A second funeral has been interrupted by police in the crackdown on declared criminal motorcycle clubs.
Like the Townsville incident, a recent Ipswich funeral did not involved any bikies, yet it was interrupted by a police office in “stormtrooper” blue gear who photographed the riders attending to honour the deceased wife of a club member.
READ HOW COPS HARASSED A TOWNSVILLE FUNERAL
In other examples of police harassment or ineptitude reported to MotorbikeWriter and the Motorcycle Riders Association of Queensland in the past few weeks:
* a 73-year-old woman riding a Harley 883 Sportster was pulled over by Ipswich police, but let go after she pulled her helmet off with no apology offered for the inconvenience;
* a Ulysses Club member has been told by police to “get rid of the vest” or risk being pulled over;
* at least two riders have been told to sell their bikes or they will continue to be pulled over;
* a rider was pulled over three times in 1500m by the same officer; and
* a social rider with no involvement in any declared outlaw motorcycle club has been pulled over a dozen times.
These examples seem to be the tip of the iceberg of civil rights breaches under new laws which Premier Campbell Newman claims are the world’s toughest anti-bikie legislation.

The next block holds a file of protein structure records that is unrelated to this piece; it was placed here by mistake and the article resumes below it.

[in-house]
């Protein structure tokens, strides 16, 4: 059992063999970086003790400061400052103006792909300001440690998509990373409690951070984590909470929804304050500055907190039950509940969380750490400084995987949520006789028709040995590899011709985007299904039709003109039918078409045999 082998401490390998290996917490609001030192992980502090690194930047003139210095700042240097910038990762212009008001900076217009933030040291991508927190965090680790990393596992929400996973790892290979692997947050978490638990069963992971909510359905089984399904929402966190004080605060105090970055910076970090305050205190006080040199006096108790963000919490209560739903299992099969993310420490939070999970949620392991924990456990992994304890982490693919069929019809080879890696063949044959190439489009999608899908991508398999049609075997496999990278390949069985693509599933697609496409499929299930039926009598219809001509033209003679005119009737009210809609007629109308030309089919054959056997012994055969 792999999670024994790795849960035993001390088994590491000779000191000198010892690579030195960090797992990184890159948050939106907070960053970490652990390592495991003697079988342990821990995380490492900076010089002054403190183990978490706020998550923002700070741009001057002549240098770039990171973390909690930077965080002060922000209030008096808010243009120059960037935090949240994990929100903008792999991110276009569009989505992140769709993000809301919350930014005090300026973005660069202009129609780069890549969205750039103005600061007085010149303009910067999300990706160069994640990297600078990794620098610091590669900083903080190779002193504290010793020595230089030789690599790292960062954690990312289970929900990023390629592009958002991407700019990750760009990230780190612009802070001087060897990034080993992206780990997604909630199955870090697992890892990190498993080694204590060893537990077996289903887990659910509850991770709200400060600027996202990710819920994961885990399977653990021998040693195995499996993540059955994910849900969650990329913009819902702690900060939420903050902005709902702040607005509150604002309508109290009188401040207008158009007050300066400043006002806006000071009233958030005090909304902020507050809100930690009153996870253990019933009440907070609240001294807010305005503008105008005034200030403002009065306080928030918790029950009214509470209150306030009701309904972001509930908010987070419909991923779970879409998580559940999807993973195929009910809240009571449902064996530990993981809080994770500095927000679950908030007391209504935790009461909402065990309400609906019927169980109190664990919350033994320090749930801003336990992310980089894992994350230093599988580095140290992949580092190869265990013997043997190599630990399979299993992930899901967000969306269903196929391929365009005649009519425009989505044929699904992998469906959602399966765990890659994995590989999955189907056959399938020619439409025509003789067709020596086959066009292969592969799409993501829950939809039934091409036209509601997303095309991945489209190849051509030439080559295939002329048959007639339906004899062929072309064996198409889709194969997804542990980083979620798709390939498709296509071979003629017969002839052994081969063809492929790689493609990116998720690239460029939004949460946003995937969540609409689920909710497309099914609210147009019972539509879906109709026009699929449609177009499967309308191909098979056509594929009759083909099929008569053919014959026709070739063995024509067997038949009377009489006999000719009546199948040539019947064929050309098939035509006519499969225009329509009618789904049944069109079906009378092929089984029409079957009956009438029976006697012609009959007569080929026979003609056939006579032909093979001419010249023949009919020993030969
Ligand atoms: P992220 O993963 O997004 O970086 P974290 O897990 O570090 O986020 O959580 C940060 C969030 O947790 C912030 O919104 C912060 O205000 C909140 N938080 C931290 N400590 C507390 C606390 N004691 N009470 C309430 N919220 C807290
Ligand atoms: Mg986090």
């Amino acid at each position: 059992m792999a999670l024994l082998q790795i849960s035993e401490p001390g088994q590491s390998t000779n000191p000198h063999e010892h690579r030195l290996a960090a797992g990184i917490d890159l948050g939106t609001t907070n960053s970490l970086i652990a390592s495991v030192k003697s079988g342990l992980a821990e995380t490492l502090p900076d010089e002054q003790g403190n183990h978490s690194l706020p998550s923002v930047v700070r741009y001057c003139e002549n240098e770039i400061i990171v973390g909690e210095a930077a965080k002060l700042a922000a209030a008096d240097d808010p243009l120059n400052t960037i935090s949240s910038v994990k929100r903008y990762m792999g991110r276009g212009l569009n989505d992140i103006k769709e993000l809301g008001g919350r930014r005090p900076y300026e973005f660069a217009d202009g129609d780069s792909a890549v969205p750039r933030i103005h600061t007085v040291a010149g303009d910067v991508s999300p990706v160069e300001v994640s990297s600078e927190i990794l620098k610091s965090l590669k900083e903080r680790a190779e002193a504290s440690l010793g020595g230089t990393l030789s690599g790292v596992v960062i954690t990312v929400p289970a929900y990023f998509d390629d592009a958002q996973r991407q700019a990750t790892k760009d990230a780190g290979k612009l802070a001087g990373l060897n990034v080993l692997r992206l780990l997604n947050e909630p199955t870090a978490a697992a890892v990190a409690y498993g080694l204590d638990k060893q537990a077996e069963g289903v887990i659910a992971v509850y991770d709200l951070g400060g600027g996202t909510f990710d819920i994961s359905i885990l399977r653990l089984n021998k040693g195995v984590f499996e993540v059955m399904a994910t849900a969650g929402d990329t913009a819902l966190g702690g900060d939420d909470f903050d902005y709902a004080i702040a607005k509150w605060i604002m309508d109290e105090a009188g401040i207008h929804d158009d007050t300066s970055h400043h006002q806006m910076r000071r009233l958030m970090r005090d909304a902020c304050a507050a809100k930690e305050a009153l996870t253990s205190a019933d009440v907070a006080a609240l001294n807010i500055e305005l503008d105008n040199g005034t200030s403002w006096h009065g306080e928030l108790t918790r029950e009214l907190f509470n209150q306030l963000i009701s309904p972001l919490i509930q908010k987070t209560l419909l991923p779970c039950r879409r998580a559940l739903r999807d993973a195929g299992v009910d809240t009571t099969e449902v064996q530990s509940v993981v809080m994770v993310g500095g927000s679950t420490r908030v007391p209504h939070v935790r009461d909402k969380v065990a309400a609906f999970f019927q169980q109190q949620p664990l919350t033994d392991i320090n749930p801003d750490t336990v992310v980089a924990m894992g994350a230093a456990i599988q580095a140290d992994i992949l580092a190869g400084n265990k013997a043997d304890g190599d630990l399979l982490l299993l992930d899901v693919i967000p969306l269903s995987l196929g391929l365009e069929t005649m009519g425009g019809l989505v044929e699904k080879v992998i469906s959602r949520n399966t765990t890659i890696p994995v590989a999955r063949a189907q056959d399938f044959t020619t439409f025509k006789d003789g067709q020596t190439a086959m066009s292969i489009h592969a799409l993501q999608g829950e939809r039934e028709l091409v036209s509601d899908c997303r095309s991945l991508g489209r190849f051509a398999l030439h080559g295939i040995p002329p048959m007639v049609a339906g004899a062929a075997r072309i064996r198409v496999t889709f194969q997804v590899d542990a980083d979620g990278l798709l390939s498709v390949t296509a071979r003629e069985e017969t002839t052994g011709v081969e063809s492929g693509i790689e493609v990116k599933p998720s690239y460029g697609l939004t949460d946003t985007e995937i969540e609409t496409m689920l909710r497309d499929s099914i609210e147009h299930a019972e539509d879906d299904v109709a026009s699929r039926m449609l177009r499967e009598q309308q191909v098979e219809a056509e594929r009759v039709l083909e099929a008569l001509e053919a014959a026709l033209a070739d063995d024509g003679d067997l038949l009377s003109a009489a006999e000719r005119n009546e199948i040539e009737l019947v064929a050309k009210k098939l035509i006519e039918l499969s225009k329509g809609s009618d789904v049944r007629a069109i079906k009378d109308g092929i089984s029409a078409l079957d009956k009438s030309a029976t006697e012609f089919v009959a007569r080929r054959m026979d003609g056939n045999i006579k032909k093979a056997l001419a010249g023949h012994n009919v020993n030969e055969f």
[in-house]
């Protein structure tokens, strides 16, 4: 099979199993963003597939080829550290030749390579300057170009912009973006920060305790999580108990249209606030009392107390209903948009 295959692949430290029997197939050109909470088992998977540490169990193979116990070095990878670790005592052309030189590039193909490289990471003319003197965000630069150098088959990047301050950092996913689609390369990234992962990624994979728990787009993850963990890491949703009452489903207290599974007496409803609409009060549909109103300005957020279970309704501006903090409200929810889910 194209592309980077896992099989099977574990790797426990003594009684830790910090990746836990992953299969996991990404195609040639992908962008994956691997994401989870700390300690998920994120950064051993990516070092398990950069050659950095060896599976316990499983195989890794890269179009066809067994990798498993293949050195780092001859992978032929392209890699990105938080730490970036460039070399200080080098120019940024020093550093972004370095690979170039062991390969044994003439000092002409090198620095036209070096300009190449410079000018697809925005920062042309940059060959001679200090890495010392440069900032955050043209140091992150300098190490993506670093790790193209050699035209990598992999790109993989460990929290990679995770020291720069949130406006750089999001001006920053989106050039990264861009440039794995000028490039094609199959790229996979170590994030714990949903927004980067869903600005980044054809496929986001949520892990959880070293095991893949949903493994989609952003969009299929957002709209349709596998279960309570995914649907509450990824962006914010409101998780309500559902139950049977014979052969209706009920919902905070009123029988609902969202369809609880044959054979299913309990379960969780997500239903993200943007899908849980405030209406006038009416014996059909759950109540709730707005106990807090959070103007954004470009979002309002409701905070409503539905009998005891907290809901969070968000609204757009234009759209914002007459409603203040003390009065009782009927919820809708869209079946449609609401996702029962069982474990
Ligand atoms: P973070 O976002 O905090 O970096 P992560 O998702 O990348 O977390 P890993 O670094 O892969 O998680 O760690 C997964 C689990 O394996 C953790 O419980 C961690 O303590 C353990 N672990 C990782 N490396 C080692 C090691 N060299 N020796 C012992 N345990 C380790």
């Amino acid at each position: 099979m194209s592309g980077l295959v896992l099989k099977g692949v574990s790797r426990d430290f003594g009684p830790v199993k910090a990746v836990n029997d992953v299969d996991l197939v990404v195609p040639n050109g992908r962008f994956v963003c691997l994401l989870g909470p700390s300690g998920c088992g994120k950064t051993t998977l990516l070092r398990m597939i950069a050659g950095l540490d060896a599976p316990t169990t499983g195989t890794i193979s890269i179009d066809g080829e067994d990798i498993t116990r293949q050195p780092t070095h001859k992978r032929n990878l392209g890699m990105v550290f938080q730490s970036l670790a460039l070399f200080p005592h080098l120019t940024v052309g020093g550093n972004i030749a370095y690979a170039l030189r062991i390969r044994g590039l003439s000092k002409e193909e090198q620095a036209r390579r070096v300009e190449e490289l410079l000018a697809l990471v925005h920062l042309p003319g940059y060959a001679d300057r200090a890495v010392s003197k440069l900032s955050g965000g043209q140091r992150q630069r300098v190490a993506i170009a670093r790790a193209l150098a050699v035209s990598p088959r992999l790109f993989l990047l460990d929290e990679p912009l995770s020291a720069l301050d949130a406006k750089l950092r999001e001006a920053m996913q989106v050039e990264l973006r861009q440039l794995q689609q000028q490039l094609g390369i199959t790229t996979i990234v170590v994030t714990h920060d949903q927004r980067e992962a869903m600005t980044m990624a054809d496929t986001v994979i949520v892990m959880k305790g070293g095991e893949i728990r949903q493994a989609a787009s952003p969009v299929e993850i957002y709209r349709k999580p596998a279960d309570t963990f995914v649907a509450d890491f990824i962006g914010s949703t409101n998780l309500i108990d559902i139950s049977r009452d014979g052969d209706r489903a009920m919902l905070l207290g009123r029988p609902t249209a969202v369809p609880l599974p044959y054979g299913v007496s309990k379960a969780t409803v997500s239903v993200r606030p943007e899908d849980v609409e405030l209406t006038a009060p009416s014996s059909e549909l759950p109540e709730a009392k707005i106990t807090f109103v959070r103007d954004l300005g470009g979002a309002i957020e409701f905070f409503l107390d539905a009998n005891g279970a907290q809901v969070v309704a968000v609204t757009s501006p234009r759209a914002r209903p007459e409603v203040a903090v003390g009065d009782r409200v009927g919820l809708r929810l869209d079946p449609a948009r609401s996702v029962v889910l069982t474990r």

These laws make it either illegal or difficult to associate with these clubs, wear any of their insignia or ride in groups of three or more.
While the government has claimed some innocent riders may be inconvenienced, the real level of this “inconvenience” is only just starting to emerge.
But in the biggest affront to civil liberties, the so-called voluntary ride register may not be voluntary for long.
At a meeting with social ride clubs such as HOG and Ulysses last month Police Commissioner Ian Stewart suggested clubs notify the police first if they are planning any club rides to advise them of the number, destination, times and names and contact details of organisers.
The Australian Motorcycle Council and MRAQ said this was unacceptable.
Police replied that the register was voluntary and similar to the party register.
However, Keith Carnell of the Easy Riders Motorcycle Club has been told by police that they can expect to be pulled over unless they advise the police first.
“But we told them before we attended the funeral of a member’s wife, yet they still turned up and took photos of us,” he says.
“I went over and spoke to the officer and he said they had to check that no one percenters (outlawed bikies) attended.”
While riders may be “inconvenienced” while out on their bikes, it is advisable that they know what rights they still have left. Read the story here about what to do if pulled over by the police.
* Meanwhile, the Australian Motorcycle Council has established a fighting fund to support any High Court challenge to any of the anti-bikie legislations. To read more about the fund and to donate, click here.